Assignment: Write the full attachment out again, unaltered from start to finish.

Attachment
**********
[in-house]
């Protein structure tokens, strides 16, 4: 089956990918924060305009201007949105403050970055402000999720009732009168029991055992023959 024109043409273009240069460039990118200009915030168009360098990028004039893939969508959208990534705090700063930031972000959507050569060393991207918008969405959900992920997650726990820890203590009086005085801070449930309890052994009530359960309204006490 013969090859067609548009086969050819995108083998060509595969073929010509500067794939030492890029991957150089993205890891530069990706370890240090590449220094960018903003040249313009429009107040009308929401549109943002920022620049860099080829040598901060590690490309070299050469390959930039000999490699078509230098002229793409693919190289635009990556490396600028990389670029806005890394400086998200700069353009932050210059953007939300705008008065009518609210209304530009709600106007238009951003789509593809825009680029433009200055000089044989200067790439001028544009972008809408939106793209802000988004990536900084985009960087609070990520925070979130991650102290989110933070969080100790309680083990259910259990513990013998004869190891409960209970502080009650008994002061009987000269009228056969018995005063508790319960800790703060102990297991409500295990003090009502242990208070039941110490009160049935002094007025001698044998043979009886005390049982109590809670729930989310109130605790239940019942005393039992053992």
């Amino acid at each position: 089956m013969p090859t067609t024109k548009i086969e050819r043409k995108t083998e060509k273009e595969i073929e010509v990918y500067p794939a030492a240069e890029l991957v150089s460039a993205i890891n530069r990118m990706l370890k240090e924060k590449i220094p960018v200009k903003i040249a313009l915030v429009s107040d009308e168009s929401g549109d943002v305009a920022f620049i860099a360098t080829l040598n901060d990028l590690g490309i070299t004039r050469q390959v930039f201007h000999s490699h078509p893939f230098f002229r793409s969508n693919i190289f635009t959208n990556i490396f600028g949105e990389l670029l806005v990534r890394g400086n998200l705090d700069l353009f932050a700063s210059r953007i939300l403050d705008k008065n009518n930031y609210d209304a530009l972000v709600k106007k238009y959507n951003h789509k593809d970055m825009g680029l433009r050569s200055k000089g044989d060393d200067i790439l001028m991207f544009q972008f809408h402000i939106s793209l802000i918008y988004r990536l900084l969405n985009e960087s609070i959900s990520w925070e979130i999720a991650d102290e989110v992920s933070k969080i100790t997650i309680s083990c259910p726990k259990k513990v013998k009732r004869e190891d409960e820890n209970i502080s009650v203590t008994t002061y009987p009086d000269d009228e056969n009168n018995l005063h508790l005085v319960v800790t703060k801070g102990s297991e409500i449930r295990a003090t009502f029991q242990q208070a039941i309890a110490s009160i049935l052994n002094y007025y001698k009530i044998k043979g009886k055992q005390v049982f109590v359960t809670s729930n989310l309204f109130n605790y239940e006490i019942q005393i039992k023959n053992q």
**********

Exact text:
[in-house]
């Protein structure tokens, strides 16, 4: 089956990918924060305009201007949105403050970055402000999720009732009168029991055992023959 024109043409273009240069460039990118200009915030168009360098990028004039893939969508959208990534705090700063930031972000959507050569060393991207918008969405959900992920997650726990820890203590009086005085801070449930309890052994009530359960309204006490 013969090859067609548009086969050819995108083998060509595969073929010509500067794939030492890029991957150089993205890891530069990706370890240090590449220094960018903003040249313009429009107040009308929401549109943002920022620049860099080829040598901060590690490309070299050469390959930039000999490699078509230098002229793409693919190289635009990556490396600028990389670029806005890394400086998200700069353009932050210059953007939300705008008065009518609210209304530009709600106007238009951003789509593809825009680029433009200055000089044989200067790439001028544009972008809408939106793209802000988004990536900084985009960087609070990520925070979130991650102290989110933070969080100790309680083990259910259990513990013998004869190891409960209970502080009650008994002061009987000269009228056969018995005063508790319960800790703060102990297991409500295990003090009502242990208070039941110490009160049935002094007025001698044998043979009886005390049982109590809670729930989310109130605790239940019942005393039992053992």
């Amino acid at each position: 089956m013969p090859t067609t024109k548009i086969e050819r043409k995108t083998e060509k273009e595969i073929e010509v990918y500067p794939a030492a240069e890029l991957v150089s460039a993205i890891n530069r990118m990706l370890k240090e924060k590449i220094p960018v200009k903003i040249a313009l915030v429009s107040d009308e168009s929401g549109d943002v305009a920022f620049i860099a360098t080829l040598n901060d990028l590690g490309i070299t004039r050469q390959v930039f201007h000999s490699h078509p893939f230098f002229r793409s969508n693919i190289f635009t959208n990556i490396f600028g949105e990389l670029l806005v990534r890394g400086n998200l705090d700069l353009f932050a700063s210059r953007i939300l403050d705008k008065n009518n930031y609210d209304a530009l972000v709600k106007k238009y959507n951003h789509k593809d970055m825009g680029l433009r050569s200055k000089g044989d060393d200067i790439l001028m991207f544009q972008f809408h402000i939106s793209l802000i918008y988004r990536l900084l969405n985009e960087s609070i959900s990520w925070e979130i999720a991650d102290e989110v992920s933070k969080i100790t997650i309680s083990c259910p726990k259990k513990v013998k009732r004869e190891d409960e820890n209970i502080s009650v203590t008994t002061y009987p009086d000269d009228e056969n009168n018995l005063h508790l005085v319960v800790t703060k801070g102990s297991e409500i449930r295990a003090t009502f029991q242990q208070a039941i309890a110490s009160i049935l052994n002094y007025y001698k009530i044998k043979g009886k055992q005390v049982f109590v359960t809670s729930n989310l309204f109130n605790y239940e006490i019942q005393i039992k023959n053992q």